Though rabbits are capable of learning certain human words, it’s more important for us to learn their language. By watching our bunnies from a close-up view, we can hear what they have to say when they are “speaking” to humans. In living with different people, rabbits may develop different “dialects,” which are best understood by those who live with them and love them.

Just as in our own language, we have homonyms (the same word with different meanings) so do rabbits. The important thing to bear in mind is context. While a few rabbit “words” are communicated by nasal and vocal sounds, more often they are transmitted by actions or simple postures, which include whole-body smiles.

Basic Vocabulary

Peaceful stretch. Bunny flattens out in a smile on his belly with hind feet extended. When especially happy, toes may curl under or the feet may cross at the ankles.

Sideways flop. If you find your bunny flopped over on his side or back, it doesn’t mean he has had a heart attack. The fluttering eyelids and whiskers indicate that bunny is contentedly in dreamland. 

Presentation. Another smile in the horizontal position is assumed by the recipient of petting by a favorite human or grooming by another animal. All feet are tucked under, while the chin is laid out flat on the floor. This is how subordinate rabbits “present” themselves to their superiors. But a presentation is also used as voluntary submission to a loved one, meaning something like: Take me. I’m yours.

Crouching is a tense unrelaxed version of presenting, often with bulging eyes, when the rabbit is not enjoying attention, but rather frozen in fear.

Shuddering. This is a comical whole-body expression. If your hands emit an obnoxious odor—like too much perfume or carburetor cleaner—when you pet your bunny, he may try to shake it off. Sometimes after a rabbit is given medicine, he may shake his coat to rid himself of the bad taste.

Purring. This is a series of fast but light vibrations of the teeth and happily quivering whiskers—activated by gentle stroking behind the ears. It signifies contentment to the Nth degree.

Crunching is a second expression made by the teeth, when bunny is sick or feeling discomfort. Tooth crunching is usually a louder, slower grind, sometimes accompanied by protruding eyes.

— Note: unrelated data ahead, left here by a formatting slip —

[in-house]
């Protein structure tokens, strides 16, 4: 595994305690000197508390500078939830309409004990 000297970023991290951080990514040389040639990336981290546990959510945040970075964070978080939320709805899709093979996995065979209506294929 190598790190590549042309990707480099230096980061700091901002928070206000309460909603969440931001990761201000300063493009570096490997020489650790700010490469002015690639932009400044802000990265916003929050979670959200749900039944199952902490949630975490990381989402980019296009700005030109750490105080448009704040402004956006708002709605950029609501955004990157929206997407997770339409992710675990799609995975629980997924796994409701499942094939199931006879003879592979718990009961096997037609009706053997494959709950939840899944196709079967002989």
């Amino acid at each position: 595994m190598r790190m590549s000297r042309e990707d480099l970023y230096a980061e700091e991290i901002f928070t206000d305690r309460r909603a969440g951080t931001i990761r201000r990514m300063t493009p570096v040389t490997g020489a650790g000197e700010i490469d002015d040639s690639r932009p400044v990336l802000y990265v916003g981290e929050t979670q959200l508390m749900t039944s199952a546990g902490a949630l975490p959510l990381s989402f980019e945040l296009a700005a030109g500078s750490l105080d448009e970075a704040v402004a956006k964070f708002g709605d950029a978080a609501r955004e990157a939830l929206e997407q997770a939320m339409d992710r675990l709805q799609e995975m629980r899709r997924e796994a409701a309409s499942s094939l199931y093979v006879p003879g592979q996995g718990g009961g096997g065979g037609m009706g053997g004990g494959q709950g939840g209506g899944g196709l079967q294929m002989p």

Whimpering is a fretting little noise made by a pregnant or pseudo-pregnant female, who is pleading not to be disturbed. Some rabbits whimper when you try to pick them up or move them.

Wheezing sniffs combine vocalizations with nasal sounds to “voice” a protest.

Clucking. A pleasant sound is the faint clucking made by a bunny who has been given a particularly tasty snack. It always means, Yum, yum!

Licking/grooming. This is obvious affection. Rabbits lick each other and sometimes human friends.

Nudging/huddling. More ways to show affection involve sitting close. These friendly gestures are often overlooked by humans. Instead of licking, many house rabbits nuzzle nose-to-nose with their human friends. Nudging your ankle or tugging on your pantleg means, Notice me.

Honking/oinking. Because rabbits draw very little distinction between sexual and social behavior, many expressions are identical. Neutered males and spayed females may still court—circling each other (or your feet). Soft honking or oinking is a love song, also used to solicit food and attention. A honk can mean: I want you, or maybe a treat.

“You might be warned of “danger” that the

furniture has been rearranged.”

Chinning, a benignly assertive gesture, is a peculiar way of claiming property. By rubbing their under-chin scent glands on the items (undetectable to us), they mark them as possessions.

Nipping. This is not necessarily an angry remark. Rabbits are often saying, “Move over.”Sometimes it means, “I’m scared. Put me down!”

Snorting/growling. In anger this may be just a warning or it may coincide with a grunt-lunge-bite directed at an adversary. This kind of anger is predictable and can be prevented.

Erect tail. The excitement shown by a tall erect tail can be caused by the threat of an adversary, the proximity of a potential lover, anticipation of tasty treats, or simply the appearance of a new toy.

Tail twitching. In a competitive or a courting context, rabbits may twitch their tails from side to side and spray their conquests. A modified assertion is simply tail-twitching as a form of “back talk.”

Ear assertions. Ears send and receive messages. Alert forward ears say, I hear you. Alert bi-directional ears say, I hear you and something else, too. Menacing, tightly pulled back ears say, Watch out!

Kicking. In protest, kicking is high and to the back. In play or combat, rabbits kick to the side.

Dancing. You’ll know it when you see this frolicking series of sideways kicks and mid-air leaps accompanied by a few head shakes and body gyrations. Many rabbits have literally danced their way into human hearts.

Thumping. This has several meanings: I detect something out of the ordinary, or I have an announcement to make. Rabbits thump over many things—sights, sounds, smells, and things that we don’t sense. It might be a danger signal, and then again it might not be. You might be warned of “danger” that the furniture has been rearranged. Yet, this sense of propriety is the very thing that can make a rabbit a highly suitable individual to share your home.

©Copyright Marinell Harriman. All Rights Reserved. Republished with the permission of the author.

Rabbitspeake was originally published in House Rabbit Handbook (5th ed.).

  • Marinell Harriman

    Marinell Harriman is the author of The House Rabbit Handbook. Over the past 35 years she has fostered and rescued hundreds of rabbits. She has published numerous articles on house rabbit philosophy, care, and behavior. She has a special place in her heart for disabled and special needs rabbits.

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